Listen to the startling story in which geology gives us a picture of creation days in this mysterious region – the story of Mt. Mazama.Once a great mountain reared a smoking peak many thousands of feet above the present peaceful level of Crater Lake. Away to the northward stood other volcanoes – Baker, Rainier, Adams, St. Helens, Hood, Jefferson, and noble Mt. Multnomah which towered above the present region of the Three Sisters, while to the southward were Shasta and Lassen, all of which helped build the Cascade Mountains. Most of these old volcanoes stand today quiet and cold in their shining armor of snow and ice – but Multnomah and Mazama are missing.

Evidently there came a day when Mt. Mazama poured forth vast quantities of lava, creating a great cavern beneath, and then collapsed and sank within the grave it had made for itself. This drawing shows the bare outline of Mt. Mazama as it must have towered in its greatest days.

Want to know more? Check out the Wikipedia article and USGS page entitled “Mount Mazama and Crater Lake: Growth and Destruction of a Cascade Volcano“.

More trips! Join us and take a tour of Crater Lake…

Who can resist the brilliance of Crater Lake? Wizard Island, Mt. Mazama, Phantom Ship, the Pallisades, a really cool lodge – it’s another great hand-colored set from the Visual Instruction Department Lantern Slide Collection!

Again, we’re lucky to have such great slide descriptions from the booklets – they must be quoted, so please check the descriptions under each for more details! Who can resist these directions?

“Crater Lake National Park may be reached from Medford, Oregon, on the Southern Pacific Railway, and on the Pacific Highway about 36 miles from the southern boundary of Oregon, or from Kirk, on the new Southern Pacific line between Eugene and Klamath Falls and near The Dalles – [aka] ‘California Highway.’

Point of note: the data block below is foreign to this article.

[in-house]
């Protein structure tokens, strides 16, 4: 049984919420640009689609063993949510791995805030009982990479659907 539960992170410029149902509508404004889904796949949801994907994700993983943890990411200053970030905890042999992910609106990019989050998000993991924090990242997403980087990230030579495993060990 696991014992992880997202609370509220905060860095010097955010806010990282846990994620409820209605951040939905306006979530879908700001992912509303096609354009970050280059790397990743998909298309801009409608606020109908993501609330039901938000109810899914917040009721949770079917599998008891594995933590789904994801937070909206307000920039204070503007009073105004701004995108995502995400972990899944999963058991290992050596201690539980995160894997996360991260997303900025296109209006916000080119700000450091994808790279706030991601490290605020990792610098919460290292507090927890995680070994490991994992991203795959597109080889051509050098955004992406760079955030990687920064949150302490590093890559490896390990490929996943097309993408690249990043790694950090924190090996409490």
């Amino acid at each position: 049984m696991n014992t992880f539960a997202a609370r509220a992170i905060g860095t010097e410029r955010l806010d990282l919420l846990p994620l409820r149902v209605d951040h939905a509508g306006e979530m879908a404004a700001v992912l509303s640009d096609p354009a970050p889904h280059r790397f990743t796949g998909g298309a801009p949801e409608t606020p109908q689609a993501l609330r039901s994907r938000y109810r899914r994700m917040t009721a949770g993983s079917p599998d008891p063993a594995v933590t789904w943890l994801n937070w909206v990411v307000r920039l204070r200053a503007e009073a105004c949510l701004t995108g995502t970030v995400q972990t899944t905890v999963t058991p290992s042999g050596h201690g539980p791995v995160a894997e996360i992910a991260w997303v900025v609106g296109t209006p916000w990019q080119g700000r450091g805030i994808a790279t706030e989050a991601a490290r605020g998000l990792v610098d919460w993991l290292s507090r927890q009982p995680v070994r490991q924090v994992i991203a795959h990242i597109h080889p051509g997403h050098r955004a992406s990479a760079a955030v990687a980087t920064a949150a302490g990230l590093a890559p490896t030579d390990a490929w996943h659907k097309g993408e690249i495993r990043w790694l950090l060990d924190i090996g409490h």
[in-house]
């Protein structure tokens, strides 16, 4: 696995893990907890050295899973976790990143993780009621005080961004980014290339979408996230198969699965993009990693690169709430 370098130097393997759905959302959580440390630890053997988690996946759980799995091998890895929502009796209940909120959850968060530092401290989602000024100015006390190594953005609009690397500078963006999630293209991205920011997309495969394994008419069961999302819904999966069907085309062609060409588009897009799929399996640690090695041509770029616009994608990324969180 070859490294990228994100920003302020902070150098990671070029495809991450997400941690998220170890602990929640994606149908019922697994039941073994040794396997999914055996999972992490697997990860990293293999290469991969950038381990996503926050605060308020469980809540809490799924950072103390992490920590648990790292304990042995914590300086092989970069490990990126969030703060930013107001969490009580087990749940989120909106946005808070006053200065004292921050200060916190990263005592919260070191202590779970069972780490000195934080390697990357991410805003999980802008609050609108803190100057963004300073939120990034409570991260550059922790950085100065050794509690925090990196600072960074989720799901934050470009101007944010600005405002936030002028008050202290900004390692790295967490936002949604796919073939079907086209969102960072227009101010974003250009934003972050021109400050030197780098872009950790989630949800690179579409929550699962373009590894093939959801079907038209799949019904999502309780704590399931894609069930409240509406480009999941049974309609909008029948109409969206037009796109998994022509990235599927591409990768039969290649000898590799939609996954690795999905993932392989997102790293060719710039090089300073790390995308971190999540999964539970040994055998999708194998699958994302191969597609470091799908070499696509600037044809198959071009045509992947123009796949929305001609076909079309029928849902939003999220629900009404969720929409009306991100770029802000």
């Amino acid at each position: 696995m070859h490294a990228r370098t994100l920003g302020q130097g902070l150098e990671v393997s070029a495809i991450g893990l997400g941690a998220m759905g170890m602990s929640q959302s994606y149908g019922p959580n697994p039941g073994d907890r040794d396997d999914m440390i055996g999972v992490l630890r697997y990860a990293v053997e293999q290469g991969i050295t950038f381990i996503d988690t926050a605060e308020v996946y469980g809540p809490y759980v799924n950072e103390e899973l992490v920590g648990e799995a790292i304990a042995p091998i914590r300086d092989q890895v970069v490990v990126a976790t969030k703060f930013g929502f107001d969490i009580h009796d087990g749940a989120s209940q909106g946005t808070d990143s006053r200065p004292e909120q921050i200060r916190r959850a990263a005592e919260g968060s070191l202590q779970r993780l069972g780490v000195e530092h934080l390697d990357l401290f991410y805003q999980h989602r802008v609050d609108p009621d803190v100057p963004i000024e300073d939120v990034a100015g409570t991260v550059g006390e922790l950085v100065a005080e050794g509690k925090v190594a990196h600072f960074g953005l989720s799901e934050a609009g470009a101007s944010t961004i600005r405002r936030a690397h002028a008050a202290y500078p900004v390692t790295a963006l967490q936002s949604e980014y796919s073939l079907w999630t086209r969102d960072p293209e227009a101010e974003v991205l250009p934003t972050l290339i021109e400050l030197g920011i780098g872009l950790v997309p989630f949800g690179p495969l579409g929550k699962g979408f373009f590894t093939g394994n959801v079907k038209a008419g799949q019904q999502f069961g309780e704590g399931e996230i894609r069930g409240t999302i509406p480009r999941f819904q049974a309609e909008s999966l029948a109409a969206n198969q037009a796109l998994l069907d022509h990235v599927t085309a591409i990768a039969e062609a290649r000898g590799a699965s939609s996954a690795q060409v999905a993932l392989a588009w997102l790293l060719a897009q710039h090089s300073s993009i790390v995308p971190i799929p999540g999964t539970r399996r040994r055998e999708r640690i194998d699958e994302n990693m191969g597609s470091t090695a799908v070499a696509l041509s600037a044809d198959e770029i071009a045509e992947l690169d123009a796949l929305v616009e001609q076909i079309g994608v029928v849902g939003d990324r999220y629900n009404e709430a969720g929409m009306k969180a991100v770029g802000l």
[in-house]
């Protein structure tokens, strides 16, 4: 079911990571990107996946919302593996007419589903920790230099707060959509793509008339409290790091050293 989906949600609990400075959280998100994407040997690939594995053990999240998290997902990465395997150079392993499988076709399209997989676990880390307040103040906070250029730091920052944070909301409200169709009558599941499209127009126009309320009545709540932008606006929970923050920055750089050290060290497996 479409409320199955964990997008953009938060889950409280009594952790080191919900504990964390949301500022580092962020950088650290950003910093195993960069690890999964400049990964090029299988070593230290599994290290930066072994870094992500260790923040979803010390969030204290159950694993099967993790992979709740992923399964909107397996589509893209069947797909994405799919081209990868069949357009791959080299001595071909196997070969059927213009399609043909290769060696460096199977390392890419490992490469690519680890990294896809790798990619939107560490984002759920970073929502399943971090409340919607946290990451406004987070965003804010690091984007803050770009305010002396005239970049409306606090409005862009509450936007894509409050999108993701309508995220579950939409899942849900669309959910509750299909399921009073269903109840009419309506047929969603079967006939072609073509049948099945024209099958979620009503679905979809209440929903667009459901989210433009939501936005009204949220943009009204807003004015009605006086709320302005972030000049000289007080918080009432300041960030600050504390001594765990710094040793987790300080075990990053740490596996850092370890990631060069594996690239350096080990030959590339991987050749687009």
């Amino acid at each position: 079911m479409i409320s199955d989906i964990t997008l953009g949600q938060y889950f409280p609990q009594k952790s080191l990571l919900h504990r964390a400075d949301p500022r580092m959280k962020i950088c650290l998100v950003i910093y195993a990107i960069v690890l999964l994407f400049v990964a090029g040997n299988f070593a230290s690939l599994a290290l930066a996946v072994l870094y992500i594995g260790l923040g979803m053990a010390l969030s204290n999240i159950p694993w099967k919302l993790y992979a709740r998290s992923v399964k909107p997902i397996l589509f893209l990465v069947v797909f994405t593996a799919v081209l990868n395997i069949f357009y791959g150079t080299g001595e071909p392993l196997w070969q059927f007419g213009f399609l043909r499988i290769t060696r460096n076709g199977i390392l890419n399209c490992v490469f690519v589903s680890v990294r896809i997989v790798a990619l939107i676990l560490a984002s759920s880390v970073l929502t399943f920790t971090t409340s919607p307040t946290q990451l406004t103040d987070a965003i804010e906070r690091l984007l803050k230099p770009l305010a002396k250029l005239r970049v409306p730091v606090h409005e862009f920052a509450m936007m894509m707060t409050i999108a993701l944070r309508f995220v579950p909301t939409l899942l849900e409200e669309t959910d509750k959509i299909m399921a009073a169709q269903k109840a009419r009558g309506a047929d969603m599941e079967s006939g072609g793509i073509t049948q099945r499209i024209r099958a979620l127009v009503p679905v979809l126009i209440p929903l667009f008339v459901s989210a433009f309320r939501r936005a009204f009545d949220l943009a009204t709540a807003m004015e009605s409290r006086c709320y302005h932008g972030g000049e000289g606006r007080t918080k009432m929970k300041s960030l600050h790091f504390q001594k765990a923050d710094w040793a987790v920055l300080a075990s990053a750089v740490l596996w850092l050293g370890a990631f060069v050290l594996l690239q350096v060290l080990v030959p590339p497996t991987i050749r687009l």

Motorists southbound from Portland may choose to traverse the Pacific Highway through Oregon City, Salem, and Albany, or go by the West Side Highway through Newberg, McMinnville, Corvallis, and Junction City where this road merges with the Pacific Highway [which] leads through Eugene, Roseberg, Grants Pass, and Medford. From Medford, the distance to Crater Lake is about 80 miles.”

And look what you can find on Google books? This 1916 text on the Crater Lake set from “Pictured knowledge: visual instruction practically applied for the home and school” by Calvin Noyes Kendall and Eleanor Atkinson.

Where is Crater Lake and why is it such a marvel? To quote the National Park Service site:

“Crater Lake has inspired people for hundreds of years. No place else on earth combines a deep, pure lake, so blue in color; sheer surrounding cliffs, almost two thousand feet high; two picturesque islands; and a violent volcanic past. It is a place of immeasurable beauty, and an outstanding outdoor laboratory and classroom.”

And, as usual, Wikipedia gives us some great information and even better links to follow to find out more.

And yes, we have more shots of Crater Lake in the Archives! Check out the inventories for The Herman T. Bohlman, The Ralph I. Gifford, and The John Garman photographic collections.


For those of you keeping track, we hit 150,000 views in our Flickr Commons account this weekend! So I send out a hearty thanks to all our loyal viewers and all our new friends — we wouldn’t be here without you.

And remember, we launch new sets every first and third Wednesday and you can set up an RSS feed so you don’t miss a single thing.

What’s coming? This week we’re heading to Crater Lake, care of the Visual Instruction Department Lantern slide collection. Here’s a sneak peek for those of you who can’t wait.

After that, we’re staying with this collection, but shifting to another great series of images from Oregon Industry, circa 1905, 1925, and 1940.